The controversial rise of Buthelezi EMS

Prior to Buthelezi’s arrival, the Free State was doing remarkably well with their

Orange wall: Buthelezi EMS’ control centre based in a house about 1km from where the new ambulances are being branded.

government-run inter-facility transfer service. In August 2013 Professor Martiens Schoon reported in the South African Medical Journal that maternal mortality in the province decreased from 279/100 000 live births during 2011 to 152/100 000 live births during 2012. The improvement was mainly ascribed to the department procuring 48 new vehicles (18 dedicated to maternity care) and the use of these vehicles to transport women with pregnancy complications. For a while, this state-run programme was held up as an example for other provinces.

Then everything changed when late in 2013 the province decided to outsource its inter-facility transfer ambulance service to a private company. Well placed sources in the province say that this move coincided with the scaling down of the province’s own capacity building efforts in relation to emergency medical services.

The Free State Department of Health claims a tender was advertised, but Spotlight can find no record of this tender advertisement anywhere online or in a newspaper. Netcare 911, a company that would have liked to bid, says they never saw the tender advertisement despite subscribing to various systems that would alert them to such tenders. Spotlight twice asked the Free State Department of Health where the tender was advertised. Both times they dodged the question, merely saying that “The requirement to advertise tenders on-line by law only came into effect in 2016.” They did provide Spotlight with a copy of the province’s tender bulletin, but there is no indication where it was published.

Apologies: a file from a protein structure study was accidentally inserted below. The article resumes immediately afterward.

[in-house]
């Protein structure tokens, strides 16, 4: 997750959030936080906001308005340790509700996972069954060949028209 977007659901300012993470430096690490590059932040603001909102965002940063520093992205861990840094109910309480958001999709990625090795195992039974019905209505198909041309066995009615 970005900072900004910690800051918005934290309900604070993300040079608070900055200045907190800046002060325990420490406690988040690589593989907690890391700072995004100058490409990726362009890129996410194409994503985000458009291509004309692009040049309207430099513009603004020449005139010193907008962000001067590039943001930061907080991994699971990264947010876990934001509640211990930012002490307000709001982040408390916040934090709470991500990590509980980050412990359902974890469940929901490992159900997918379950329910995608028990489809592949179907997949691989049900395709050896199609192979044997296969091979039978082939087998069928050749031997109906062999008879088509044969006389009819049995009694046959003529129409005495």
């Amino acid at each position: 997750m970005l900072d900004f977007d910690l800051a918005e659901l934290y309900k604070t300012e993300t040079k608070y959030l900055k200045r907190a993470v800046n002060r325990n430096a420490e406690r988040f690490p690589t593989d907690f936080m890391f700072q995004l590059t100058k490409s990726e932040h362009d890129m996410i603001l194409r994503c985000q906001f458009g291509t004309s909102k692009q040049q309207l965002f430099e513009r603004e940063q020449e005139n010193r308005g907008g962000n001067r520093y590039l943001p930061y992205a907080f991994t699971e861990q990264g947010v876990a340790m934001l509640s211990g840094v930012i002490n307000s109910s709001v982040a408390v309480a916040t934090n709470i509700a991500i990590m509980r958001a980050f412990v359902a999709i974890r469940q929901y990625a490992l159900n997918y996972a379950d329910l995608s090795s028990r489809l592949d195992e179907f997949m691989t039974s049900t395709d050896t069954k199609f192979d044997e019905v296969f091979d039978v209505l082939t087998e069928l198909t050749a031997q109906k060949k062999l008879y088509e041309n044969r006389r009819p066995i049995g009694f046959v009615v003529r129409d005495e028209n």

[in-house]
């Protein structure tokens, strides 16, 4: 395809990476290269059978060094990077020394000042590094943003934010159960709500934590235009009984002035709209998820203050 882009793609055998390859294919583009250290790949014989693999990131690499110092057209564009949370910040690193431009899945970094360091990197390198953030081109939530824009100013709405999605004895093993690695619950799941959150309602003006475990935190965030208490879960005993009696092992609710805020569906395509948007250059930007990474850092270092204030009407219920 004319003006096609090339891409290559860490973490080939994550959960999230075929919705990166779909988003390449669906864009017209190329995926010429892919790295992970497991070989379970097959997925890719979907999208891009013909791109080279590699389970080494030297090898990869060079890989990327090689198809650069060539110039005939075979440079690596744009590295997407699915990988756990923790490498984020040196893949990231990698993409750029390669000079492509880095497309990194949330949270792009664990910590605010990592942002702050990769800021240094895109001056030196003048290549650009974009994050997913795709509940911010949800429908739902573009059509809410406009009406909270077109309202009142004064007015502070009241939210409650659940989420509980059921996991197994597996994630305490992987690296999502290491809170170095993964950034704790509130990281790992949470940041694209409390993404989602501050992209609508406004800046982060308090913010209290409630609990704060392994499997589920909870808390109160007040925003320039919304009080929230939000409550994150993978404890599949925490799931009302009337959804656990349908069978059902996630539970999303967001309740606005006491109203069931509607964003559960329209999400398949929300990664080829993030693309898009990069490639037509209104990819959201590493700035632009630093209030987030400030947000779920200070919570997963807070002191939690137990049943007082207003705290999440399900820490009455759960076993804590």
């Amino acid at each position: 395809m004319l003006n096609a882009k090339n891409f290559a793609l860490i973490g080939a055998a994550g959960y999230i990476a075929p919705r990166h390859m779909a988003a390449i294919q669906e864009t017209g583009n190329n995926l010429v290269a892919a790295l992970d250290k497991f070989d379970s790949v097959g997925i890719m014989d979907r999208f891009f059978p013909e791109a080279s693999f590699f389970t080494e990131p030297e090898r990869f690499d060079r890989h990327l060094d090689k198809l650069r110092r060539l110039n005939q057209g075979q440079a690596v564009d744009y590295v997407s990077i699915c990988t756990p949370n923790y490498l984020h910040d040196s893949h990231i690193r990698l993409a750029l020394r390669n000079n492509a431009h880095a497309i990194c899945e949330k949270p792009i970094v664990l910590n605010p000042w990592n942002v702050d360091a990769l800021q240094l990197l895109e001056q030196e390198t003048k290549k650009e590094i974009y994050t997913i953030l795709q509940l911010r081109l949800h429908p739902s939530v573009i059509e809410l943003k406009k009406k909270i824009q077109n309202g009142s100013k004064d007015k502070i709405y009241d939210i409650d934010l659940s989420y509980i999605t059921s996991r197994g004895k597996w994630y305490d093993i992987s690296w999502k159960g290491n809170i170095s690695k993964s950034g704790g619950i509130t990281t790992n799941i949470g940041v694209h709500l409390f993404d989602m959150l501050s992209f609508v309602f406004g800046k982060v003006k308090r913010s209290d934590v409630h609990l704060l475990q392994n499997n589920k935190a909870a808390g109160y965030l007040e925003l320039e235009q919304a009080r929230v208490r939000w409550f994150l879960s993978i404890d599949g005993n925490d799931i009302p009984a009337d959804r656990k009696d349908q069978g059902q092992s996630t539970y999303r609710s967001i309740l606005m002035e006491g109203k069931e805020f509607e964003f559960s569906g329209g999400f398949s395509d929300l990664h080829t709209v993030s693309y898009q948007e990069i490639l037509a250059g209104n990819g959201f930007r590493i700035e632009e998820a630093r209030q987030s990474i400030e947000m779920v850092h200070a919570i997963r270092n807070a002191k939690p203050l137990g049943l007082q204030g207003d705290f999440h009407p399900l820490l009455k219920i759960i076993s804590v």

According to Mariette Pittaway, Democratic Alliance (DA) member of the Free State legislature and spokesperson on Health, the DA has also struggled to get hold of documents relating to the tender. “I have requested these documents from the HOD and MEC of Health in a portfolio meeting, when this was not forthcoming, I submitted written questions, which remains unanswered,” she told Spotlight. “There is a general disregard by the FS Executive Council, save for MEC Finance, to answer written questions submitted to them within the stipulated 10 working day period as contained in the Standing Rules and Orders. When questions are replied to, they lack detail and substance, and the tone is generally dismissive. When we raise issues in Committee, which is constitutionally mandated to do oversight, and has the power to subpoena, the ANC uses its majority to protect MECs and dismiss DA concerns. So in effect the legislature is dysfunctional in this regard.”

Buthelezi EMS was awarded the contract in December 2013 – with the contract signed on 20 December, around the festive season. What followed was ballooning expenditure and, according to a range of sources, a decline in the quality of services (see the previous article in this series for details). The Free State and North West are the only two provinces to outsource their ground ambulance service – the North West gave Buthelezi a three-year contract in March 2016.